KECES DA-151 TopBoth the DA-151 and DA-131 share the same compact chassis, each topped by a smoked Plexiglas lid, so the geeks that reside within us can gaze upon the tidy construction and neat wiring that lies within. On the left side of the chassis is a hefty toroidal transformer, which feeds the generous power supply. The rest of the PC board is fitted with all the bits that (hopefully) make the magic happen.  Installed towards the front of the board are two LEDs, blue indicating AC power has reached the board, the other changing from red to green when a digital signal has been detected and locked.

Around back there is a rocker type power switch and IEC power socket. The inputs are different between the two models: the DA-151 is USB only; the DA-131 has both optical and coaxial inputs, but no USB option. Although the DA-131 will automatically detect and differentiate between the two inputs, a selector switch is provided for those who obsess over such things. Both units use the same high quality RCA outputs. Balanced outputs are not offered, nor should they be expected at this price point.

Inside, the both units appear similar, but they are quite different: the more upscale DA-131 will decode high-resolution signals, all the way to 24-bit/192kHz. The more basic model decodes a maximum signal of 24-bit/48kHz, still higher that the standard CDs resolution of 16-bit/44kHz. The DA-151 is compatible with higher resolution signals, but will down sample them.

 

Setup
Both units were fed ALAC (Apple Lossless) streams using iTunes 7.2. While I have both a PC laptop (Dell Inspiron 2200) and a MacBook at my disposal, the vast majority of my listening was with the Dell. The MacBook will soon be "mine" as my wife's company will be furnishing her with a 17" MacBook Pro later this summer. (And a jealous guy I am too!)  For now, the MacBook is not always at home, so the Dell has become the "music machine." Downstream, the laptops both fed my Sonic Frontiers SFL1 Signature hybrid tube preamplifier, and on to the Bella EXtreme 3205 Signature tube power amplifier. Speakers were the most excellent Salk Signature Sound SongTowers. A variety of cabling was used.  Both units were left powered- I didn't see the point in turning the u its on every time I wanted to listen to music, or in the case of the DA-151, for Windows XP to "find" it before every listening session.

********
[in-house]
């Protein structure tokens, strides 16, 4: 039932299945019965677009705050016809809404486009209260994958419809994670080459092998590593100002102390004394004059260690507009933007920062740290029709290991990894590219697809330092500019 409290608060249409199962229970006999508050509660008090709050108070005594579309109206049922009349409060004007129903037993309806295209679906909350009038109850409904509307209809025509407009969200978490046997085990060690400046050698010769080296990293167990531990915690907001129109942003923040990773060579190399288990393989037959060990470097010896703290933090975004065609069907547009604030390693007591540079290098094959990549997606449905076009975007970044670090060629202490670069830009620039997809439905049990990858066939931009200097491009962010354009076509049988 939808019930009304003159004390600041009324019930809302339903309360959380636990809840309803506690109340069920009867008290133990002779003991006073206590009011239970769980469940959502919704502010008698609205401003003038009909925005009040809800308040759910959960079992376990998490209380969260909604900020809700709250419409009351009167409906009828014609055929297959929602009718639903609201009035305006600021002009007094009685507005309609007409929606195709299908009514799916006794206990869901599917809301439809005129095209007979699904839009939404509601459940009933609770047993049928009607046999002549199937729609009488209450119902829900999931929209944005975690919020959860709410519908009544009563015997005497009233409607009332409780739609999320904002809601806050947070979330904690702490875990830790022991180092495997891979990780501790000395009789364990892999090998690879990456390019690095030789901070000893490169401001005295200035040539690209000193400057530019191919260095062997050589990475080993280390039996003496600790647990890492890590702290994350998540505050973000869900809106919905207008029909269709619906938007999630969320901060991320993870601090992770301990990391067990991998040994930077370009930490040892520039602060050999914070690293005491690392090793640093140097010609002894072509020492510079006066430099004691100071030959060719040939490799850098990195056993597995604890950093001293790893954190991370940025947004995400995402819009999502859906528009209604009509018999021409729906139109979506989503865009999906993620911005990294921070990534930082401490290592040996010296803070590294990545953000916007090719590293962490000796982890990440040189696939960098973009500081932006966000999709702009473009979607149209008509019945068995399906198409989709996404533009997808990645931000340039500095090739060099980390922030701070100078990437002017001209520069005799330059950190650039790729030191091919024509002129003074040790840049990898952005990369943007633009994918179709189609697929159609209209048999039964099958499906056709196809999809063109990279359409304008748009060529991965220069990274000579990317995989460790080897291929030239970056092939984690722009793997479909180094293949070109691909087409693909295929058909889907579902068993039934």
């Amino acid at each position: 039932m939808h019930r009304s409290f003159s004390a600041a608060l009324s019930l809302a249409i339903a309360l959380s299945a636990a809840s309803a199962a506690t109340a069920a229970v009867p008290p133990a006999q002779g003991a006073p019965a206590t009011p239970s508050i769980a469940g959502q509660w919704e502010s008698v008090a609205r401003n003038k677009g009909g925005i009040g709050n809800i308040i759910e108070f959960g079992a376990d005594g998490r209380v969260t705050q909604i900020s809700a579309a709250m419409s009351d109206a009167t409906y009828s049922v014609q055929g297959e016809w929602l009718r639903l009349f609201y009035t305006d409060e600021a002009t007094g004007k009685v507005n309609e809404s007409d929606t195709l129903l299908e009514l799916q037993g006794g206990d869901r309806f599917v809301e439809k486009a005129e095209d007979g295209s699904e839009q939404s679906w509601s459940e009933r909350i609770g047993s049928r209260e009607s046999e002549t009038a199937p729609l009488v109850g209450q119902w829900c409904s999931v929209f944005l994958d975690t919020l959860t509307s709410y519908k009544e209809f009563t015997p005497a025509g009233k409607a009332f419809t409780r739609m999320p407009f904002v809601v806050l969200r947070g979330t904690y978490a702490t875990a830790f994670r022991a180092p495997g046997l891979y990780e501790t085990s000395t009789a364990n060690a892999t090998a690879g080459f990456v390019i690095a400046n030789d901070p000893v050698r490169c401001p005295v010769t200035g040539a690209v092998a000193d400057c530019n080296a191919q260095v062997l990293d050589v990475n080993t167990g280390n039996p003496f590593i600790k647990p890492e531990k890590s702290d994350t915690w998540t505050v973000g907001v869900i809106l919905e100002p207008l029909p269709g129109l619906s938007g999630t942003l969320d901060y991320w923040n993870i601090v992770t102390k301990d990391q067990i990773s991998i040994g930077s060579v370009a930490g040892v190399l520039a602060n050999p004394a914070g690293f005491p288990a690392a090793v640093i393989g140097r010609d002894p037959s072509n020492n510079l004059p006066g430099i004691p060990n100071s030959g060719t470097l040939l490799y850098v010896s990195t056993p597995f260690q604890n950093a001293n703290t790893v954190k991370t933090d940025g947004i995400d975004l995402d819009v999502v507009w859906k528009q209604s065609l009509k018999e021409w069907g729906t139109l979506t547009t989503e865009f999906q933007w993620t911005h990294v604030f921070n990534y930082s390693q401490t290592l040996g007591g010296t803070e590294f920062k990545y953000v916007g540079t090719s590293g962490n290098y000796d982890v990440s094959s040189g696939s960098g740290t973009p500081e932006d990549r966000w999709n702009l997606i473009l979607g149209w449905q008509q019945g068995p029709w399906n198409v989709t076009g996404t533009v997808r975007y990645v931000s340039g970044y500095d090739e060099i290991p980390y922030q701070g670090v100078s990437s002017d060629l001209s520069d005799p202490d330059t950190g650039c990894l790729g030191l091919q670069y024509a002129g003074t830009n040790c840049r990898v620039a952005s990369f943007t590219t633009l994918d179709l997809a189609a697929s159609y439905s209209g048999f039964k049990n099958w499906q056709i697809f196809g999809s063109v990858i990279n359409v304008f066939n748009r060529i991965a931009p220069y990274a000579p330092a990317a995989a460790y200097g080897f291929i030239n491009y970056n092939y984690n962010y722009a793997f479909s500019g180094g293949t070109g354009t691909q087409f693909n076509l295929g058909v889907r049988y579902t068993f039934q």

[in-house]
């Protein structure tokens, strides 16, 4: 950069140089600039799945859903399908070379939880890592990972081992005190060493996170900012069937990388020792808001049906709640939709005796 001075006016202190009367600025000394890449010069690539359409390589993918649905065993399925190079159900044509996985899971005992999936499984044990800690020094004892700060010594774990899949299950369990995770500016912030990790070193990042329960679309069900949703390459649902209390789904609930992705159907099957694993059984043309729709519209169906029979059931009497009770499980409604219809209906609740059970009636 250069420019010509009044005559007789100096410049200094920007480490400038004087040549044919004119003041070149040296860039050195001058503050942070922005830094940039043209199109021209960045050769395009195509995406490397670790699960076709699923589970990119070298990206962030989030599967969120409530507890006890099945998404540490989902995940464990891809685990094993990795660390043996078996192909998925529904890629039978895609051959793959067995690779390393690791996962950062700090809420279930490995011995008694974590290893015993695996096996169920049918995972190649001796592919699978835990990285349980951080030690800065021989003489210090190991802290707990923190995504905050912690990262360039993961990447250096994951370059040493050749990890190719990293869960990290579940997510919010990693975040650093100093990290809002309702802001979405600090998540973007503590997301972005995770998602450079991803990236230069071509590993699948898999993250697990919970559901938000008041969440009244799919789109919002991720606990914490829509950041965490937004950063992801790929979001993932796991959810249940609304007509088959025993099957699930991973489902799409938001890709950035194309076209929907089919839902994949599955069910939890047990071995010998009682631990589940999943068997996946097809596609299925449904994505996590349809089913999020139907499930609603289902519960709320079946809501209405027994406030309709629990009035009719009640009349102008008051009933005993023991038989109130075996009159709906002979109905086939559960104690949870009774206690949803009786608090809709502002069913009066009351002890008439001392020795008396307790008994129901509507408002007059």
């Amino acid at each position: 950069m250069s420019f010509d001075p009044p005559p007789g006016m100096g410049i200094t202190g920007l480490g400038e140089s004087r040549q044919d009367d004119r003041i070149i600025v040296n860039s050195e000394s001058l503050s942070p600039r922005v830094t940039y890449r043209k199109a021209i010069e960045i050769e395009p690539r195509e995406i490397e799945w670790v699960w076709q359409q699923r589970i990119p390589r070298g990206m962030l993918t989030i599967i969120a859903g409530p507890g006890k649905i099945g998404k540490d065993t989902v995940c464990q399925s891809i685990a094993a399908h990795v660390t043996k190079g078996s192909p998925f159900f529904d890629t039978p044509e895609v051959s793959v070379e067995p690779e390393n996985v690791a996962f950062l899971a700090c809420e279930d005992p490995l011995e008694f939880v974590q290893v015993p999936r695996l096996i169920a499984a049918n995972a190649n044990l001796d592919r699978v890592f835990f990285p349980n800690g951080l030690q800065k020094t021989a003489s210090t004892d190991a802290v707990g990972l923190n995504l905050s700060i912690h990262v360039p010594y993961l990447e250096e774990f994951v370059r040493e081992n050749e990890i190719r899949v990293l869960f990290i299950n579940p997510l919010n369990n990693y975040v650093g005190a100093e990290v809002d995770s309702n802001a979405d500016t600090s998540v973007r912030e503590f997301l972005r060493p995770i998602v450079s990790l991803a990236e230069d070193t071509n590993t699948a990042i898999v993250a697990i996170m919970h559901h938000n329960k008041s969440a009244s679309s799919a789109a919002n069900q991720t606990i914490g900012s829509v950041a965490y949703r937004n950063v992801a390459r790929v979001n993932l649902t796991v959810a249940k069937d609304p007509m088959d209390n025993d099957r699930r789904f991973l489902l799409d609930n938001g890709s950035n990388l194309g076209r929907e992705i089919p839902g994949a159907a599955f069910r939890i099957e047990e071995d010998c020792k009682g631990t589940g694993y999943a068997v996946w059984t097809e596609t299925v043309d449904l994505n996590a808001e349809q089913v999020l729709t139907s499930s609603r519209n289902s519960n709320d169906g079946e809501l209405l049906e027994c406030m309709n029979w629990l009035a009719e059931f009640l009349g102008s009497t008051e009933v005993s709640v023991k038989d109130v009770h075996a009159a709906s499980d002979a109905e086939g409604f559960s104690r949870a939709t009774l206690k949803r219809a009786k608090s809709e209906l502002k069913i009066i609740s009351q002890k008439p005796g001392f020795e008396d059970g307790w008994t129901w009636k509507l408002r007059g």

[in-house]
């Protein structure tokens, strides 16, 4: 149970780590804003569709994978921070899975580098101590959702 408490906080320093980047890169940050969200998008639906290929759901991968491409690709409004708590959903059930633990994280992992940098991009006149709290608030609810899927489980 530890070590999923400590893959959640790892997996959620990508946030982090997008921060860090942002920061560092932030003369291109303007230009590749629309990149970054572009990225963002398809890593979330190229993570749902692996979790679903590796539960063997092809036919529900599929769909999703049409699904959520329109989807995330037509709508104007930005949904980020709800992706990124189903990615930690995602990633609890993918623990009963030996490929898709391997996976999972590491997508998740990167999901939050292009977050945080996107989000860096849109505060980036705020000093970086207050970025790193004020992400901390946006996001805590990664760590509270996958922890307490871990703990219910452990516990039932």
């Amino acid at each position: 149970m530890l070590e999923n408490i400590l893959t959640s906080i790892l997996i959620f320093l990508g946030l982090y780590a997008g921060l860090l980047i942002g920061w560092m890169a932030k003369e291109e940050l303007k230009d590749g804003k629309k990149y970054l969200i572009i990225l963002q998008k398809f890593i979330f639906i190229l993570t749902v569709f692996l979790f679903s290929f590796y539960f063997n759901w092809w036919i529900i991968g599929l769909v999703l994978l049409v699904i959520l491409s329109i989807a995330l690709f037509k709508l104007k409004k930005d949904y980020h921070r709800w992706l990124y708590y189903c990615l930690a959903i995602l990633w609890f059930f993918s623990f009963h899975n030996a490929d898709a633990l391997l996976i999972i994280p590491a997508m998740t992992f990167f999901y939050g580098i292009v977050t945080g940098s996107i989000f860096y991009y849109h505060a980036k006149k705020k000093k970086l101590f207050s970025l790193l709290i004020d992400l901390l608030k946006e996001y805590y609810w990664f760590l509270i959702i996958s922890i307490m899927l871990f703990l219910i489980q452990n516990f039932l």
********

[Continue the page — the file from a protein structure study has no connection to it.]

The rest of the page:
Because the Dell is USB only as far as output, I did press the Trends into service to feed the DA-131. This did limit me to a maximum resolution of 24 bits /48 kHz. A more ideal setup (and my plan once the MacBook is in my grubby paws) is to go straight out of the MacBook to the DAC, as no conversion is necessary.  This can be easily accomplished, although the cabling will be non-standard due to the output jack size on the Mac.

Of course, the DA-131 can also be used to give an aging CD player a performance boost as well.

 

The Sound of... Silence?
When I first power up a review sample, the first thing I check for is that it makes sound. With any type of electronics, I perform a second check- I listen for hum, hiss, or any type   of residual noise. Once I am satisfied, I let the new box cook before I do any critical listening.